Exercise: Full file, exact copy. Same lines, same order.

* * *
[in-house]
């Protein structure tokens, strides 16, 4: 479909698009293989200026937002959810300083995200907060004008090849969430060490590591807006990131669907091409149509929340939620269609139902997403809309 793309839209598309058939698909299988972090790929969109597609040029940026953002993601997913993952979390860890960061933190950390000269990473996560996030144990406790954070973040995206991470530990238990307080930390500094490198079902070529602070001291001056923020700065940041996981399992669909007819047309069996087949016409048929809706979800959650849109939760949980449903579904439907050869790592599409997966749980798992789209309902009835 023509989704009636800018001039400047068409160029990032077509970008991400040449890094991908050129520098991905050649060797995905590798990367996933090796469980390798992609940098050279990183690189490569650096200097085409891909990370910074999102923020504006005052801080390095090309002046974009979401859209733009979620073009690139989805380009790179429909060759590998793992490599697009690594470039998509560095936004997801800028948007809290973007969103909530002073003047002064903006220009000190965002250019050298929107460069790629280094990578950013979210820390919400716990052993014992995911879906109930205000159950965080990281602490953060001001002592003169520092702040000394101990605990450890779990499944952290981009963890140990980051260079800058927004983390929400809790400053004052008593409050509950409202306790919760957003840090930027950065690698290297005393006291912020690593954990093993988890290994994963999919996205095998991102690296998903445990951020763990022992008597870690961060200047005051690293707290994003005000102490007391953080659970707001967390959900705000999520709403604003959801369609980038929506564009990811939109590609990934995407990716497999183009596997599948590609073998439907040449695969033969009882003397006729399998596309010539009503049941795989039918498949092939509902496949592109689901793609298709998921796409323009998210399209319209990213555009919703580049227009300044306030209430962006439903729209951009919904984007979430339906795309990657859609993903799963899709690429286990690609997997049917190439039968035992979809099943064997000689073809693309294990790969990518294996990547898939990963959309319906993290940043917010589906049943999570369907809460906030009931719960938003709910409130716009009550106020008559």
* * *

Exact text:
[in-house]
């Protein structure tokens, strides 16, 4: 479909698009293989200026937002959810300083995200907060004008090849969430060490590591807006990131669907091409149509929340939620269609139902997403809309 793309839209598309058939698909299988972090790929969109597609040029940026953002993601997913993952979390860890960061933190950390000269990473996560996030144990406790954070973040995206991470530990238990307080930390500094490198079902070529602070001291001056923020700065940041996981399992669909007819047309069996087949016409048929809706979800959650849109939760949980449903579904439907050869790592599409997966749980798992789209309902009835 023509989704009636800018001039400047068409160029990032077509970008991400040449890094991908050129520098991905050649060797995905590798990367996933090796469980390798992609940098050279990183690189490569650096200097085409891909990370910074999102923020504006005052801080390095090309002046974009979401859209733009979620073009690139989805380009790179429909060759590998793992490599697009690594470039998509560095936004997801800028948007809290973007969103909530002073003047002064903006220009000190965002250019050298929107460069790629280094990578950013979210820390919400716990052993014992995911879906109930205000159950965080990281602490953060001001002592003169520092702040000394101990605990450890779990499944952290981009963890140990980051260079800058927004983390929400809790400053004052008593409050509950409202306790919760957003840090930027950065690698290297005393006291912020690593954990093993988890290994994963999919996205095998991102690296998903445990951020763990022992008597870690961060200047005051690293707290994003005000102490007391953080659970707001967390959900705000999520709403604003959801369609980038929506564009990811939109590609990934995407990716497999183009596997599948590609073998439907040449695969033969009882003397006729399998596309010539009503049941795989039918498949092939509902496949592109689901793609298709998921796409323009998210399209319209990213555009919703580049227009300044306030209430962006439903729209951009919904984007979430339906795309990657859609993903799963899709690429286990690609997997049917190439039968035992979809099943064997000689073809693309294990790969990518294996990547898939990963959309319906993290940043917010589906049943999570369907809460906030009931719960938003709910409130716009009550106020008559």